I can swear that when I originally looked, Google wasn’t one of the options. Maybe I missed it. Regardless, Google’s certainly there now. And while Yahoo is featured in that screenshot, the option rotates — Wikipedia appeared when I later looked.
If you add one of these and already have the "non-visual" version in your toolbar, you’ll get a choice to either replace that with the new one or have both.
What’s supposed to happen is that when you have some of these options, they’ll preload results as you type. Unfortunately, I couldn’t get this feature to work — not even with the exact same search providers and search terms illustrated in the IE8 blog post.
Somewhat related to search is the "InPrivate" blocking feature which is designed to limit or prevent sites from tracking you across the web. Somewhat related because there have been some reports that with this feature enabled, ads are blocked on sites – and some of those could be Google AdSense ads.
I can’t confirm any of this because as far as I can tell, InPrivate isn’t enabled by default in my version of IE8 nor is there anyway to enable it, that I can tell. The IE8 blog talks about the feature, but heck if I can get it going. When and if I can, I’ll look at the blocking in more detail.
In general, as a site publisher, I’d prefer that a browser does not block ads by default. Ads are a major way that we and other sites pay for the content we publish freely online. Some might also see any default ad blocking as a way for Microsoft to somehow take a swing at Google through its browser. If so, then Microsoft would be swinging against itself, too – since it has major online ad aspirations.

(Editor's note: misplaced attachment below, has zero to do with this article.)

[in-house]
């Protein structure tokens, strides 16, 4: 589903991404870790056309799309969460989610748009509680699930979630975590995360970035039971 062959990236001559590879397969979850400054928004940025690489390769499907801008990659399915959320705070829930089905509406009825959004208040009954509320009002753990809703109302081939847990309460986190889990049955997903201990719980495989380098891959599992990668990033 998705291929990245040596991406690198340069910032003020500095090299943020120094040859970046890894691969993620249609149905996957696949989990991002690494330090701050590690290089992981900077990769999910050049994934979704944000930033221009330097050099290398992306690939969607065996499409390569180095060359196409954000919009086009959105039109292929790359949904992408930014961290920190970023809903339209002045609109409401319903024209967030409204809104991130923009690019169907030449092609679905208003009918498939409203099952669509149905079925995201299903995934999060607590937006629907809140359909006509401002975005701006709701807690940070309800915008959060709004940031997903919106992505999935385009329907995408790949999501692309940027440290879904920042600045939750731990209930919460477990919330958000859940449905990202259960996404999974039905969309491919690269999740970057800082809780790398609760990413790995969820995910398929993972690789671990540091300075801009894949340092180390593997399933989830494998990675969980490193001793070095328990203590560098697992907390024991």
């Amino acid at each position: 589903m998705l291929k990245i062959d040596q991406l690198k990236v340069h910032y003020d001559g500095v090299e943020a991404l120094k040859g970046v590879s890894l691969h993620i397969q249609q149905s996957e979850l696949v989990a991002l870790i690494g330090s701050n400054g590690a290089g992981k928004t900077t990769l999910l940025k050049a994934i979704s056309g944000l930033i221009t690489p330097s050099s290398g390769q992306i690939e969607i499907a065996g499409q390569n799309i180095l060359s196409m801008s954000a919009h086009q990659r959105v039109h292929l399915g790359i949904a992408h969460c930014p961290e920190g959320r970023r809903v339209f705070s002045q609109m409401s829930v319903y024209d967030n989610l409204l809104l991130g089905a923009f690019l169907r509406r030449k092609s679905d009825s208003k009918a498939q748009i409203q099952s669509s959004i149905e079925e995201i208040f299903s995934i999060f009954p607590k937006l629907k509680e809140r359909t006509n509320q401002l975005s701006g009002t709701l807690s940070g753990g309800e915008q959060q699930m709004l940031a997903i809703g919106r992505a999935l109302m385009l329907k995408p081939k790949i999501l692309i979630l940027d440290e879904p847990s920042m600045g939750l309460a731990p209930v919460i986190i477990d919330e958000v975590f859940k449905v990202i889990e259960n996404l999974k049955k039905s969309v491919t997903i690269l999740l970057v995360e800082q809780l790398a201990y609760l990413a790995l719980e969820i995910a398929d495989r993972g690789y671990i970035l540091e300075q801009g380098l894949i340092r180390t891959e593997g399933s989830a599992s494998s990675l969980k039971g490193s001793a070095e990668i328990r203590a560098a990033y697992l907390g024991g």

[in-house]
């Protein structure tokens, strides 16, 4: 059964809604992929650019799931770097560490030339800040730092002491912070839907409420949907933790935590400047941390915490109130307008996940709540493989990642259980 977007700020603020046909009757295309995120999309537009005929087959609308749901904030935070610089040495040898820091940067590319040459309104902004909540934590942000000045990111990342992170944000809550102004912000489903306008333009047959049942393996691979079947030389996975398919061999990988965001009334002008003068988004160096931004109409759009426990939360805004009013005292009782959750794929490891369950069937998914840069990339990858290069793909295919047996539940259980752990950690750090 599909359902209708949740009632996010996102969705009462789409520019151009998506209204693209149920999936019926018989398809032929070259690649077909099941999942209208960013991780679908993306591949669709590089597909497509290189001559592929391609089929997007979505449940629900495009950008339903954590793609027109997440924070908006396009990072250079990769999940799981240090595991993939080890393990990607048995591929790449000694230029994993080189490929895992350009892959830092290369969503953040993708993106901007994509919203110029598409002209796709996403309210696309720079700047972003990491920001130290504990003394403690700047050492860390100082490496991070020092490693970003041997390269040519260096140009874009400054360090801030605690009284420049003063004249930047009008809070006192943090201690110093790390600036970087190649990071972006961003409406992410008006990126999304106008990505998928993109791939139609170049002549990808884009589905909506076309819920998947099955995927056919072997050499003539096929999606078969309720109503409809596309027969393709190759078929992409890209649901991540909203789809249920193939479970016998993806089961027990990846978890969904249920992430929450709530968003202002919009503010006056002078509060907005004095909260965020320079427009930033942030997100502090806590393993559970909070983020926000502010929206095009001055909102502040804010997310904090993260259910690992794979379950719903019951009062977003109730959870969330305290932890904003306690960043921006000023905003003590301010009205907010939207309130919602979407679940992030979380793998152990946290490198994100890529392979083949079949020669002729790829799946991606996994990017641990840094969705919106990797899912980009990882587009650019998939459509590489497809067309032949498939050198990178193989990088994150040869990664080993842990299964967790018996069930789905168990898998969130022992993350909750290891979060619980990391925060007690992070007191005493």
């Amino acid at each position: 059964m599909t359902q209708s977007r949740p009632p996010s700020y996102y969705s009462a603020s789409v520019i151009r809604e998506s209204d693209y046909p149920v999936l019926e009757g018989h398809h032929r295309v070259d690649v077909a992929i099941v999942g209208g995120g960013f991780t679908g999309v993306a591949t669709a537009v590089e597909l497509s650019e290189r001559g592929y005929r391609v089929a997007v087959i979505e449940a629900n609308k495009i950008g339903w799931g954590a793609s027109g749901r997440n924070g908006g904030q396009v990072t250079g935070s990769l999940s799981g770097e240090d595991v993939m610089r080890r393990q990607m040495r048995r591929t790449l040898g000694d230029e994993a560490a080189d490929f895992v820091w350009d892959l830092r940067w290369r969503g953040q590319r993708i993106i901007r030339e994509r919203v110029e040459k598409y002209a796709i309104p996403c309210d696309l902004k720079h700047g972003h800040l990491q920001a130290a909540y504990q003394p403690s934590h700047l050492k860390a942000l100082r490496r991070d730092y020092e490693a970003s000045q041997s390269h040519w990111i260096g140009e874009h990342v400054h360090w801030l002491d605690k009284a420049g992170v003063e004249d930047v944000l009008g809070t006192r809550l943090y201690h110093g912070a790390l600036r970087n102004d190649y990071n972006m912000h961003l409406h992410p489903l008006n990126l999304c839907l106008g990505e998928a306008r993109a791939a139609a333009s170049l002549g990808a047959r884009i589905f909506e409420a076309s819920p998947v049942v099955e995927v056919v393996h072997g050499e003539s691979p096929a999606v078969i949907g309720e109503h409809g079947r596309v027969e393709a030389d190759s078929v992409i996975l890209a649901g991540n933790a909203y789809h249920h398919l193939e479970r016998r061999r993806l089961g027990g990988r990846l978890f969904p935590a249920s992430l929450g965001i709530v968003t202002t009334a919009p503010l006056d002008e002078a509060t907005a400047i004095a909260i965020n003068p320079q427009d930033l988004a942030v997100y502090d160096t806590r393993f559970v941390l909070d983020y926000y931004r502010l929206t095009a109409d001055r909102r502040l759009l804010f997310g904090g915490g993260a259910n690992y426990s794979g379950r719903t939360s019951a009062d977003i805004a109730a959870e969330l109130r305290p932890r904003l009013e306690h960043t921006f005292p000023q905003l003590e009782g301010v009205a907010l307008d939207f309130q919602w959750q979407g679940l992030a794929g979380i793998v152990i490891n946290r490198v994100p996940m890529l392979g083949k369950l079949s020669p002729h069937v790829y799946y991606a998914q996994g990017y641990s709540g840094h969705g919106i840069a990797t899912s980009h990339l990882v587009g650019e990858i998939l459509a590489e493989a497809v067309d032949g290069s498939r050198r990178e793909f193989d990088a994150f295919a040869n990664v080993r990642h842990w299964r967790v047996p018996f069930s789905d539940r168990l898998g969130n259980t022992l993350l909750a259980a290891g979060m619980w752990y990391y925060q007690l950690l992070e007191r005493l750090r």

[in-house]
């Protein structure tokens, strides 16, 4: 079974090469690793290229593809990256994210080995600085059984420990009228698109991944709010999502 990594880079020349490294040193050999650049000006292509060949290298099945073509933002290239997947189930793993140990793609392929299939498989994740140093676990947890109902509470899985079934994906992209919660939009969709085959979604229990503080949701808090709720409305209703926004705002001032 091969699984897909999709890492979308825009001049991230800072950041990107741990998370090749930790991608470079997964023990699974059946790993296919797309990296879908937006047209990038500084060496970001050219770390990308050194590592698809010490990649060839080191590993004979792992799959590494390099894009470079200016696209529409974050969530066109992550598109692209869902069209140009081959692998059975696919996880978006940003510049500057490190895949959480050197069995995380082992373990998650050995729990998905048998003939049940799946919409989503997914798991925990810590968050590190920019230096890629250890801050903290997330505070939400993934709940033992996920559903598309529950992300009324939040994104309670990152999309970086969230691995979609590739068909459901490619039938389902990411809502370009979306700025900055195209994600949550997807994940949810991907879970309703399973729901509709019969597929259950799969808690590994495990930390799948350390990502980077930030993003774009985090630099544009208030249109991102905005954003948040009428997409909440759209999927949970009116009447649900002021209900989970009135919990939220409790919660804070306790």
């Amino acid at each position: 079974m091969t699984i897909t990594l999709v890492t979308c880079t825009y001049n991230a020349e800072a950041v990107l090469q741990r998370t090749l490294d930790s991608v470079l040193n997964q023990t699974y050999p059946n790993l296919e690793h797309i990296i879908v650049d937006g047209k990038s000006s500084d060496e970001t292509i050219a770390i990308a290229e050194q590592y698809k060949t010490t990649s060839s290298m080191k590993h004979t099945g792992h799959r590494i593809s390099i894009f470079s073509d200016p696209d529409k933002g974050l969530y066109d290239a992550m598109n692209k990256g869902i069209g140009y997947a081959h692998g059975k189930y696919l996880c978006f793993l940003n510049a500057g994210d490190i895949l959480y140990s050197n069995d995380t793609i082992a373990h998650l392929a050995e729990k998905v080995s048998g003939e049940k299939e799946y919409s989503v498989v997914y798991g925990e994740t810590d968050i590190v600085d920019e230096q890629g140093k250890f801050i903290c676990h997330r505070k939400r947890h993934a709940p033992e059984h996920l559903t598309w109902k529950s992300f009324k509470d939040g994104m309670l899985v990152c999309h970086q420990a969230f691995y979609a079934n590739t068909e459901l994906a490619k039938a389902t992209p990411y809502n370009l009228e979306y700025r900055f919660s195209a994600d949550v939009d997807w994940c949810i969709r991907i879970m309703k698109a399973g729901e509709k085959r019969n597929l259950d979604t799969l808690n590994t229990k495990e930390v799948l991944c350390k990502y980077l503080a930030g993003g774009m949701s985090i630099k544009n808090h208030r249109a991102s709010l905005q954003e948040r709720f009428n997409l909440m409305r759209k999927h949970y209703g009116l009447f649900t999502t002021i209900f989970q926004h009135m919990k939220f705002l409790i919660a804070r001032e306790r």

My expectation would be that ad blocking is not a default option and that in the case of cross-site scripting protection, we might see the ability for trusted sites to be excluded from blocking (if that’s not already in there).
Postscript: I did a reinstallation of IE8, and now I can see some of the features that were missing above.
In order to enable the InPrivate Blocking of ads, you first have to enable InPrivate Browsing (from the menu bar, select Tools, then InPrivate Browsing). Only after that can you turn on ad blocking (from the menu bar, select Tools, then InPrivate Blocking).
I found a number of reassuring things. For one, starting up InPrivate Browsing opens up an entire new window. Not only is it NOT ON by default but it’s also more of a "special use" behavior. Then, the actual third party site blocking within the new window also has to be enabled. That’s two steps to jump through in order to block ads or other third party content.
I surfed to probably 30 or so different sites, with more than 10 of them carrying AdSense, and didn’t find that any AdSense units were blocked. Heck, I didn’t see if any ads were blocked. I can’t tell if other third party scripts such as Google Analytics or Quantcast were blocked, however.
In general, I don’t see too much to worry about that the blocking will wipe out internet advertising or valuable tracking services, not as implemented. Instead, the tools require several hoops to jump through but for those who want an added level of privacy, they can get it.
I would like to see the tools show you everything that’s blocked, however. There’s supposed to be visual representation of content that’s removed on pages, but tracking services like Google Analytics have no visual cues that would get replaced. Nothing within the InPrivate settings window seems to provide this type of display.
For more about how the two services work, see these two posts from Microsoft:
As for visual search, well, I still can’t get that to work as described.